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Follow the Herd or Be the Shepherd?

November 8, 2010

In today’s lecture, Professor LaVaque-Manty discussed a quote from the Burke reading concerning the “swinish multitude”, which reminded me of another quote I’d heard a few years ago. Unfortunately, I cannot remember what that quote was or where it came from, but I do know what the book it came from was about: is it better for government to be controlled by the common man, or by the political elites? It’s a question I’ve struggled with for a few years now, and I don’t seem to be any closer to an answer now than I was when I started, so I thought it would be nice to get your opinions.

On the one hand, the majority of citizens aren’t multimillionaires who drive shiny, new, expensive cars to Washington D.C. for work everyday, so a government that consists of representatives of the John Q. Public could be ideal. The concerns of the politicians would be the same as the concerns of the people, which may make citizens more confident in their government. I’ve heard a lot of arguments, especially over the last two and a half presidential terms, about the government being full of “old, rich, white guys,” which is increasingly becoming the opposite of the actual composition of the US. The question asked by those who advocate this sort of theory is a simple one:

Why don’t we have people in office who can actually relate to us?

The problem I seem to encounter with this theory is that many, many voters are completely uninformed about the issues on the ballot. During the most recent election, for example, there were two millages on the ballot back home that would fund the floundering school district in the city. One was a non-homestead millage, and the other millage would replace a current 6 mills tax with a 4 mills tax, effectively lowering taxes on homeowners. They both failed, in my belief largely because people were scared of the word “millage” [read: tax} and didn’t bother to read the actual language of the proposal. Additionally, very confused voters believed some strange things, like that the mayor should use his salary to pay for the schools – they didn’t understand that school districts and city governments are two wholly different entities. Mass amounts of uninformed voters, I think, can be just about as dangerous as corrupt politicians.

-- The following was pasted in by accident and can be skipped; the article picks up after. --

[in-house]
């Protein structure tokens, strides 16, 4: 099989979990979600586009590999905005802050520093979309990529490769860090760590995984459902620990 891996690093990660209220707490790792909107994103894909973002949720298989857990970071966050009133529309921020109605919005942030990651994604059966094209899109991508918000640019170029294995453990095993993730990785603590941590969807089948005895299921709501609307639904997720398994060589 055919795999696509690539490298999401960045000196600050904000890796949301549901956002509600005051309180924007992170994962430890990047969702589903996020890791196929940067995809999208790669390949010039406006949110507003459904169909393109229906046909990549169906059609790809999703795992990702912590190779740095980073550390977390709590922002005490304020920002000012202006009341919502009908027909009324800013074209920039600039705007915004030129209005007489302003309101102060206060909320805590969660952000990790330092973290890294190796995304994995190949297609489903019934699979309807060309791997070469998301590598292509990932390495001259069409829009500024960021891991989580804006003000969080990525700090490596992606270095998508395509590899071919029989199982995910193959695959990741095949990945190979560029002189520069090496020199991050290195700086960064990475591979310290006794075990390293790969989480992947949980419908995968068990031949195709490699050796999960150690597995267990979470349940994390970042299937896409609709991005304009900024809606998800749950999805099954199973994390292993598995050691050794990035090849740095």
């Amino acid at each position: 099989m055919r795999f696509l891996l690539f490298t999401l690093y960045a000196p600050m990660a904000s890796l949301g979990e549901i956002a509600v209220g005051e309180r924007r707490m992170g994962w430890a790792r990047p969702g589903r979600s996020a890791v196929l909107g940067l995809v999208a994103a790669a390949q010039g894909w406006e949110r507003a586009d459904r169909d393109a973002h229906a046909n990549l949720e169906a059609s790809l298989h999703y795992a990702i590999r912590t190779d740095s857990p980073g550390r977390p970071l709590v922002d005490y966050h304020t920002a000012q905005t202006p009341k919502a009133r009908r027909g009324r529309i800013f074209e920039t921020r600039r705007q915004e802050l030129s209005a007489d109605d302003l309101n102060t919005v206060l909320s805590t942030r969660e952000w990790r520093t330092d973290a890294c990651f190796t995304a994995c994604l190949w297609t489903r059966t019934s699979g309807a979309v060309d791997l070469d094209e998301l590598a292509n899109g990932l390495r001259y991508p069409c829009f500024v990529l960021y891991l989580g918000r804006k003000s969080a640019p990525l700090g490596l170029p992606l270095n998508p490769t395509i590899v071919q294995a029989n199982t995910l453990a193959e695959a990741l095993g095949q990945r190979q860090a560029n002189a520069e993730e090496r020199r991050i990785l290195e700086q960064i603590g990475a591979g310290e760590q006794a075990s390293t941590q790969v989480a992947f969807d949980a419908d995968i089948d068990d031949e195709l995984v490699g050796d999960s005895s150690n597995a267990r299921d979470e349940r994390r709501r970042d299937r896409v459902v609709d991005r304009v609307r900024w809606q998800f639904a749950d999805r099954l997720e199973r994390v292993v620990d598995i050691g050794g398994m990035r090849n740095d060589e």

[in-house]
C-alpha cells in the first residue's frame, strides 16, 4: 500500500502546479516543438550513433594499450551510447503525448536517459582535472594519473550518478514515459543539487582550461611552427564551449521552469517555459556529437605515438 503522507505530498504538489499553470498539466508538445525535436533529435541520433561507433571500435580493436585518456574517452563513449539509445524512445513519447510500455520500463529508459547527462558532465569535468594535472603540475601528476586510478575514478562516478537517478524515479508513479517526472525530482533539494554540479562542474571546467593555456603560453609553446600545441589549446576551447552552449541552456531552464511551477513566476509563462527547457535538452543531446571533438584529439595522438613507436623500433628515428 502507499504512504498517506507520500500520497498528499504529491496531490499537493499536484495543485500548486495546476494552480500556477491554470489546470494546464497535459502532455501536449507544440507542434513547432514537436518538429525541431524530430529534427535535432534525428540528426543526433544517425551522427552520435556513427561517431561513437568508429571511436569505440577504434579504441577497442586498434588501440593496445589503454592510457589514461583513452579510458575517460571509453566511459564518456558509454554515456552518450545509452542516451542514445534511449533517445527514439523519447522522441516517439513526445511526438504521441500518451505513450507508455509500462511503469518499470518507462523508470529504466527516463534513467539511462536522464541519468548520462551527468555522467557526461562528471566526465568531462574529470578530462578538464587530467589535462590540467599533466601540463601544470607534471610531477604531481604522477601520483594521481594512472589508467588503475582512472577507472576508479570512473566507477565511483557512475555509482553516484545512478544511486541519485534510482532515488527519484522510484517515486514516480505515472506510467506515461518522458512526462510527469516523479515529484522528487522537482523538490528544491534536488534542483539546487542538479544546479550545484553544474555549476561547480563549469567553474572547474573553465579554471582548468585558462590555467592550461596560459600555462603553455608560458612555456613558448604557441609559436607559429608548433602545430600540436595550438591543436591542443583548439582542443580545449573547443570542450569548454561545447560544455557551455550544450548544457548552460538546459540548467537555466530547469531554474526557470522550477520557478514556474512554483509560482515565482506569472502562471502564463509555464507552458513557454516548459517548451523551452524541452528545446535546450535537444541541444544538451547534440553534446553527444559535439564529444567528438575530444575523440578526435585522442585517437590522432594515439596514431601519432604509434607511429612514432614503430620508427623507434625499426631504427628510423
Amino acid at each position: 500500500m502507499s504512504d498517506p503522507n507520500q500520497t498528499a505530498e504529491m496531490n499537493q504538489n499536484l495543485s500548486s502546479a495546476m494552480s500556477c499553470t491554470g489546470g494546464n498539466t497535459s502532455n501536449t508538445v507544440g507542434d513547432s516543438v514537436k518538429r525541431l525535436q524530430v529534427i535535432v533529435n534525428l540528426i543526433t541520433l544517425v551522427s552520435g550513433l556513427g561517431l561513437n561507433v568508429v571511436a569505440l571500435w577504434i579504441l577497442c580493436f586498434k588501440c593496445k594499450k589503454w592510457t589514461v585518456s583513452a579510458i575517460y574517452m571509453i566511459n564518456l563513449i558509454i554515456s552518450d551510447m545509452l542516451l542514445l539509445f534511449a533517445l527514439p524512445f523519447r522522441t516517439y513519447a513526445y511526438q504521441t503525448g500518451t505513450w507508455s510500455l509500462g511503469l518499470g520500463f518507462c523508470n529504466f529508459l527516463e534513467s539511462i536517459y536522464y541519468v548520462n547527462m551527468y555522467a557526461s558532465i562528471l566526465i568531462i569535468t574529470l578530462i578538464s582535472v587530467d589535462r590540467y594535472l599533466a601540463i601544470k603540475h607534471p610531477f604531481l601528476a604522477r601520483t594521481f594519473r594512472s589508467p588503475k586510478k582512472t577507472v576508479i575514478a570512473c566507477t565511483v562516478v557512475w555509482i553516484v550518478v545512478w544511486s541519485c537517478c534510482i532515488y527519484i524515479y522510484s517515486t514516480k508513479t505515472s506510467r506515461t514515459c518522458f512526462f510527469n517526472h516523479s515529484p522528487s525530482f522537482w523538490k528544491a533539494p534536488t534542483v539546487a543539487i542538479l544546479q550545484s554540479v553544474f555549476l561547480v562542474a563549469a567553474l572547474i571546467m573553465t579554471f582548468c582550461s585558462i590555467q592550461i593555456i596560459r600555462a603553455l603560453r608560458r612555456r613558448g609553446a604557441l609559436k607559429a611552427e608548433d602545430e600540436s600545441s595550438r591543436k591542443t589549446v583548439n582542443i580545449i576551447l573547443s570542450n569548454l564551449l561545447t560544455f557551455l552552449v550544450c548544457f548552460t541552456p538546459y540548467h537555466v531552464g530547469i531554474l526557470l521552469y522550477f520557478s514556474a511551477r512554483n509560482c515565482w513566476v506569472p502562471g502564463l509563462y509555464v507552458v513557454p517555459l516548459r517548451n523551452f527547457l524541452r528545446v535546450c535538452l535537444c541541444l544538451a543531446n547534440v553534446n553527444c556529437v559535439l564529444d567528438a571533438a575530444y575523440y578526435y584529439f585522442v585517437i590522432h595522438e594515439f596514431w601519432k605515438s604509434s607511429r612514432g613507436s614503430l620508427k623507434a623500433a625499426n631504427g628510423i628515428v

Of course, on the other hand, career politicians know how the system works and (theoretically and ideally) know how to get things done. Whereas ordinary citizens may be focused on the short run and finding temporary solutions to issues they’re finding problematic when they arise, politicians (in a perfect world, at least) will also be able to focus on the long run. These powerful elites, whether justly or not, also control a large percentage of the wealth in the country, so their decisions, whether we like it or not, will impact us anyway.

Should we trust that they know what they’re doing and leave the inner-workings to them?

What do you think? Should we be sheeps, blindly following the herd and letting the shepherds control our world, or should we let everyone have a say and hope we don’t have a bunch of morons as fellow citizens?

A video for your thoughts:

And just for laughs, today’s episode of Uncle Jay:

  1. emilywiho permalink
    November 8, 2010 11:25 PM

    It’s a sad reality that not everyone in the country truly knows and understands the elections and their candidates. Our choices are instead usually due to our family upbringing, peer influence and the appeals of the public campaigns. This is not to say that there aren’t many educated voters – for there are. But there are always those who aren’t, and these people are the possible dangers and hindrances to choosing the right candidate.

    For this, I must quote Malcolm X, who said: “Education is our passport to the future, for tomorrow belongs to the people who prepare for it today”

  2. Zac Hiller permalink
    November 9, 2010 12:05 PM

    This is a very interesting post. I myself am not educated enough on the candidates and their issues when it comes to voting so I find myself not voting. Also, to answer your question “why don’t we have people in office who can actually relate to us?” it is because we hold people in office to a higher standard. They are not suppose to be “normal” people and instead people that we expect to do what is in all of are best interest. These people cannot relate with us because there decision do not always make us happy.

  3. November 9, 2010 3:04 PM

    This blog brings up an interesting point I believe. Elections in this country is something that is so important because the people one elects directly makes decisions that effect their everyday lives. Despite this people still do not know enough about each candidate and the issues and are more prone to vote for whomever there family and friends vote for. Moreover, people are probably most swayed by what the media tells them, this is a huge problem because the media depending on which source one follows is extremely biased towards a particular candidate. It should not be that a person votes for the person that they see on a particular television station the most. People have to be more educated and I believe the way to do this is early in the educational system stress how important elections are and how one must learn the issues before voting and thus children will grow with this mentality. Also, I think that media coverage on election should be severely limited. I believe this will lead to people being more educated and open-minded before they go and vote.

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